I Dare You!

by peter_budo

submit your photo

Hall of Fame
View past winners from this year

Please participate in Meta
and help us grow.

Take the 2-minute tour ×
Photography Stack Exchange is a question and answer site for professional, enthusiast and amateur photographers. It's 100% free, no registration required.

Do I need to have Photoshop installed to work with Lightroom? Or is Lightroom totally independent of Photoshop? Thank you.

share|improve this question
No. This is filler text. –  dpollitt Feb 19 '13 at 16:42

3 Answers 3

Lightroom is an independent product with a different purpose. Lightroom is a non-destructive digital darkroom product for making limited changes to images coming from a camera. It is particularly good at working with RAW files and has built in RAW handling. Since it is non-destructive, it does not save the image with changes applied, but rather saves a list of changes that need to be applied to an image.

While it supports integration with Photoshop (if you have Photoshop) so that you can do more advanced work either with the Lightroom image being used as a Smart Object, or by rasterizing (making the changes from Lightroom permanent on a copy) the image. It is not necessary to have Photoshop unless you want to use that integration.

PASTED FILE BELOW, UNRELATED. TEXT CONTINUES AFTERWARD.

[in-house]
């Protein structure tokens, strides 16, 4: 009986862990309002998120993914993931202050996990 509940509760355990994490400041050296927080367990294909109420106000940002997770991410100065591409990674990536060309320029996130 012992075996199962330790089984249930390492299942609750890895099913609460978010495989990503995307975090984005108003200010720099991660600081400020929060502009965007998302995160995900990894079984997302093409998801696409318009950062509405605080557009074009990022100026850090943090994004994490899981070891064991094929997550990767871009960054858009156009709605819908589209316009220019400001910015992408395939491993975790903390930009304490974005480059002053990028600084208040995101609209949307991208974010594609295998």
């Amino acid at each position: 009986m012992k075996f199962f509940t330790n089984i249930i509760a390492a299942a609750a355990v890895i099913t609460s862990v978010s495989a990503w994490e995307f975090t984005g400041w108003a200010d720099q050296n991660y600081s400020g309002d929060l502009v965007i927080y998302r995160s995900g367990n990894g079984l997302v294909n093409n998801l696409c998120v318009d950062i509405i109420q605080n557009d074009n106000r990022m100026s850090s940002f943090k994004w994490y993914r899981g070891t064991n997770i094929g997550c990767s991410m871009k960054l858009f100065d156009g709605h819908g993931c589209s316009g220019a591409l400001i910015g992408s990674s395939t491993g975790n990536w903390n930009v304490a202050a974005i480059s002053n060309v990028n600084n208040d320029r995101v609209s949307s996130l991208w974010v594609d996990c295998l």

Lightroom is also perfectly capable of exporting the images with adjustments applied permanently as a final output from Lightroom.

share|improve this answer
Also you can setup Lightroom to easily open images in other Photoshop-like programs (e.g. GIMP) if you find yourself occasionally needing to do something that Lightroom can't and don't want to pay for Photoshop –  Steven Cunningham Feb 20 '13 at 4:41

Lightroom is totally independent. I have Lightroom 4 and do not have Photoshop. I am happy. I need typical photo tweaks, fix a blemish, tweak saturation, etc. I dont need the power that Photoshop has.

share|improve this answer

No,Lightroom totally independent of Photoshop.

share|improve this answer

Your Answer


By posting your answer, you agree to the privacy policy and terms of service.

Not the answer you're looking for? Browse other questions tagged or ask your own question.